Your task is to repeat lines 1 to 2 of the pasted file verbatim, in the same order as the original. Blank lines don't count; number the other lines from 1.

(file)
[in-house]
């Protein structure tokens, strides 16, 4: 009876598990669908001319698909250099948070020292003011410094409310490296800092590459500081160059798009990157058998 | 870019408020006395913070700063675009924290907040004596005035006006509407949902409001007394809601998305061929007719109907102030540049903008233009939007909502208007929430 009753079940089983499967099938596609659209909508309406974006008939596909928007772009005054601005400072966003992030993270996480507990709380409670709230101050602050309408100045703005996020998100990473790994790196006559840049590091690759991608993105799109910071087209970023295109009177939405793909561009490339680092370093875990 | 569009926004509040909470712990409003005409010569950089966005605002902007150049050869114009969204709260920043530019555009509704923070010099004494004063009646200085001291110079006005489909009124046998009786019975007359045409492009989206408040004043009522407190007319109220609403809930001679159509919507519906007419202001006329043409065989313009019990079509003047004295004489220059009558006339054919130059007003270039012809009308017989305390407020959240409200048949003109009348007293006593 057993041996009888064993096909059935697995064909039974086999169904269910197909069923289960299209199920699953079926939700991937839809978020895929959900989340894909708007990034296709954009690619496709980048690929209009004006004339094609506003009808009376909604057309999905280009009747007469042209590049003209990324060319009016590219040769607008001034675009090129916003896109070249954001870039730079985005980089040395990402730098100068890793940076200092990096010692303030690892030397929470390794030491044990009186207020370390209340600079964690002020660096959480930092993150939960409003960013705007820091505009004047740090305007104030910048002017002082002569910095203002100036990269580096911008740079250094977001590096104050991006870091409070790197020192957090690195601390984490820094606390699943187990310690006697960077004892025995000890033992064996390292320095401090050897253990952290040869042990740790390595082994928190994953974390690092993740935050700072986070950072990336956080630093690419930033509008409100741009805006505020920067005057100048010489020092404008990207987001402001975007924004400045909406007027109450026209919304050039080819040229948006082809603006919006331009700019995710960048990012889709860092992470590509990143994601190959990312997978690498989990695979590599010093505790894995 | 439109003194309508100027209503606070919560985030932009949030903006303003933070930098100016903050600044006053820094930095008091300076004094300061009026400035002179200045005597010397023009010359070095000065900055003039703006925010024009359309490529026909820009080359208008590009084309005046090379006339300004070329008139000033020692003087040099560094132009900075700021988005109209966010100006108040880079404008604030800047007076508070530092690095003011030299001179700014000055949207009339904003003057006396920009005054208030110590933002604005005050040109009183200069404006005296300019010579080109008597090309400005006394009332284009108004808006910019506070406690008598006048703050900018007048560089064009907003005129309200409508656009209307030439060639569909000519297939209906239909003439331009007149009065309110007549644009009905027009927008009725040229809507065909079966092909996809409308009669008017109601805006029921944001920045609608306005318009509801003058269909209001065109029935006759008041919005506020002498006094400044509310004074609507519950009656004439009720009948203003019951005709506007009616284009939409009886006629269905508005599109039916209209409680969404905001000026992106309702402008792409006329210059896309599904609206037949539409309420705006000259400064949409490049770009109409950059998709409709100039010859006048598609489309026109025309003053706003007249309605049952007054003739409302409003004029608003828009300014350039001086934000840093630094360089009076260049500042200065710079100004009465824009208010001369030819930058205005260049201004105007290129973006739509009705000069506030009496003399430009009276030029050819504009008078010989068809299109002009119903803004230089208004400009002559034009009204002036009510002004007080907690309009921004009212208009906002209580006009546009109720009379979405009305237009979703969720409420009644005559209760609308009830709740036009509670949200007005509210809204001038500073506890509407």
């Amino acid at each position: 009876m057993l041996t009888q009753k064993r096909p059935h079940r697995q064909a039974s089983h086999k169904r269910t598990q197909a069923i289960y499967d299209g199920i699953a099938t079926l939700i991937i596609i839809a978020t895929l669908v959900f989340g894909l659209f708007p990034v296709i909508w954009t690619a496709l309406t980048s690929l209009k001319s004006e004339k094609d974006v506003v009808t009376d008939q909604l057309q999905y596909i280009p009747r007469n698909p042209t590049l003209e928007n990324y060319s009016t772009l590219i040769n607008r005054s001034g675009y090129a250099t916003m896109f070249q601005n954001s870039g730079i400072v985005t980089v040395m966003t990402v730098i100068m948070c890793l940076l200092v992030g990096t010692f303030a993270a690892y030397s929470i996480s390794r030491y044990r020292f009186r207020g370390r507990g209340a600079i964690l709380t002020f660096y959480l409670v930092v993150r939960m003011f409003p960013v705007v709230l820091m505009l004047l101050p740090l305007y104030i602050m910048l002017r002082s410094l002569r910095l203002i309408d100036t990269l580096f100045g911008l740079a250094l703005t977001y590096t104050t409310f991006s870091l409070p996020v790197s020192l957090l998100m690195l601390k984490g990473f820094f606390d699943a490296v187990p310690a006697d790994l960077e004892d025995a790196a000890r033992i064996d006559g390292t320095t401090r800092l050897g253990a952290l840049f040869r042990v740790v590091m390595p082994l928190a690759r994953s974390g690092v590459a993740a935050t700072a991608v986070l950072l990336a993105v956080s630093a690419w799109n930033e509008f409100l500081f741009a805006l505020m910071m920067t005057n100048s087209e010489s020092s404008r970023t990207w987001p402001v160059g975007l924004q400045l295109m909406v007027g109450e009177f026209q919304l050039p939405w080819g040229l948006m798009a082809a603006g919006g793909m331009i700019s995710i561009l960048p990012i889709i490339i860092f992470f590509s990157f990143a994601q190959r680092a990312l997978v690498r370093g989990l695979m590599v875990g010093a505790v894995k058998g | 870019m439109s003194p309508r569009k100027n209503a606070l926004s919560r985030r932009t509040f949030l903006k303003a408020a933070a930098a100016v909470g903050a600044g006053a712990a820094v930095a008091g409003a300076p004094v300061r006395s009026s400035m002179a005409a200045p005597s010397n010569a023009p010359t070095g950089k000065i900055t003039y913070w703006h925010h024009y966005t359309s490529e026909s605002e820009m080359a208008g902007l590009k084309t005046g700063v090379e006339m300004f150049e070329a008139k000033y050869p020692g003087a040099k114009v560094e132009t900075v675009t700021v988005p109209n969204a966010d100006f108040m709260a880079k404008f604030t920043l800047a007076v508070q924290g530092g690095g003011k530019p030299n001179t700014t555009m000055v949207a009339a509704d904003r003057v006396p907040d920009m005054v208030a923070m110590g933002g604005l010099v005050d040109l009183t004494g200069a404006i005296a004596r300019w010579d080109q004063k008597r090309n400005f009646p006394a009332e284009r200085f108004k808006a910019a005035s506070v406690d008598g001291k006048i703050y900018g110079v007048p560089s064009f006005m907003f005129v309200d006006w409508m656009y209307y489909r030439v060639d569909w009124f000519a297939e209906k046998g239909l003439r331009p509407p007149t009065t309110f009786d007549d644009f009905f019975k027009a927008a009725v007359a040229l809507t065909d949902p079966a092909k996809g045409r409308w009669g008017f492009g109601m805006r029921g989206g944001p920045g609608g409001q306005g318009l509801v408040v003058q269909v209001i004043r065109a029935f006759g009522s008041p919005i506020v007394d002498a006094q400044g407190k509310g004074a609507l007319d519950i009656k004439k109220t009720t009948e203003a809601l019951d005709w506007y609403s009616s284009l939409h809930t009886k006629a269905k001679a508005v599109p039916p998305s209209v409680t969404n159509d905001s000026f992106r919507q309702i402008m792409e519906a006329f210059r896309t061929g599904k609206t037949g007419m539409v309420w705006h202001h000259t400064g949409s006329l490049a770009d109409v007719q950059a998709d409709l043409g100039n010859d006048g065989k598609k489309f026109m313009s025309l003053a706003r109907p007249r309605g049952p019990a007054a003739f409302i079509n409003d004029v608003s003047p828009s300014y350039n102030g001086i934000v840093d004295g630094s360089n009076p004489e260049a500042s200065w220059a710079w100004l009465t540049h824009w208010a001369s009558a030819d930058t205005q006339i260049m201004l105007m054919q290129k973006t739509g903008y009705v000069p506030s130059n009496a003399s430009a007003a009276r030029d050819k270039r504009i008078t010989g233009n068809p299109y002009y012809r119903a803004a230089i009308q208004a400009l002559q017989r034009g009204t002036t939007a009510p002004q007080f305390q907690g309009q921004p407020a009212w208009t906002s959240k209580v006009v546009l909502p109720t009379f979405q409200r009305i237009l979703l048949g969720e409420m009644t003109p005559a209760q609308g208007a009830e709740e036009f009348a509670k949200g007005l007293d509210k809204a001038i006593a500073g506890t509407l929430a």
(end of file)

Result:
[in-house]
């Protein structure tokens, strides 16, 4: 009876598990669908001319698909250099948070020292003011410094409310490296800092590459500081160059798009990157058998 | 870019408020006395913070700063675009924290907040004596005035006006509407949902409001007394809601998305061929007719109907102030540049903008233009939007909502208007929430 009753079940089983499967099938596609659209909508309406974006008939596909928007772009005054601005400072966003992030993270996480507990709380409670709230101050602050309408100045703005996020998100990473790994790196006559840049590091690759991608993105799109910071087209970023295109009177939405793909561009490339680092370093875990 | 569009926004509040909470712990409003005409010569950089966005605002902007150049050869114009969204709260920043530019555009509704923070010099004494004063009646200085001291110079006005489909009124046998009786019975007359045409492009989206408040004043009522407190007319109220609403809930001679159509919507519906007419202001006329043409065989313009019990079509003047004295004489220059009558006339054919130059007003270039012809009308017989305390407020959240409200048949003109009348007293006593 057993041996009888064993096909059935697995064909039974086999169904269910197909069923289960299209199920699953079926939700991937839809978020895929959900989340894909708007990034296709954009690619496709980048690929209009004006004339094609506003009808009376909604057309999905280009009747007469042209590049003209990324060319009016590219040769607008001034675009090129916003896109070249954001870039730079985005980089040395990402730098100068890793940076200092990096010692303030690892030397929470390794030491044990009186207020370390209340600079964690002020660096959480930092993150939960409003960013705007820091505009004047740090305007104030910048002017002082002569910095203002100036990269580096911008740079250094977001590096104050991006870091409070790197020192957090690195601390984490820094606390699943187990310690006697960077004892025995000890033992064996390292320095401090050897253990952290040869042990740790390595082994928190994953974390690092993740935050700072986070950072990336956080630093690419930033509008409100741009805006505020920067005057100048010489020092404008990207987001402001975007924004400045909406007027109450026209919304050039080819040229948006082809603006919006331009700019995710960048990012889709860092992470590509990143994601190959990312997978690498989990695979590599010093505790894995 | 439109003194309508100027209503606070919560985030932009949030903006303003933070930098100016903050600044006053820094930095008091300076004094300061009026400035002179200045005597010397023009010359070095000065900055003039703006925010024009359309490529026909820009080359208008590009084309005046090379006339300004070329008139000033020692003087040099560094132009900075700021988005109209966010100006108040880079404008604030800047007076508070530092690095003011030299001179700014000055949207009339904003003057006396920009005054208030110590933002604005005050040109009183200069404006005296300019010579080109008597090309400005006394009332284009108004808006910019506070406690008598006048703050900018007048560089064009907003005129309200409508656009209307030439060639569909000519297939209906239909003439331009007149009065309110007549644009009905027009927008009725040229809507065909079966092909996809409308009669008017109601805006029921944001920045609608306005318009509801003058269909209001065109029935006759008041919005506020002498006094400044509310004074609507519950009656004439009720009948203003019951005709506007009616284009939409009886006629269905508005599109039916209209409680969404905001000026992106309702402008792409006329210059896309599904609206037949539409309420705006000259400064949409490049770009109409950059998709409709100039010859006048598609489309026109025309003053706003007249309605049952007054003739409302409003004029608003828009300014350039001086934000840093630094360089009076260049500042200065710079100004009465824009208010001369030819930058205005260049201004105007290129973006739509009705000069506030009496003399430009009276030029050819504009008078010989068809299109002009119903803004230089208004400009002559034009009204002036009510002004007080907690309009921004009212208009906002209580006009546009109720009379979405009305237009979703969720409420009644005559209760609308009830709740036009509670949200007005509210809204001038500073506890509407």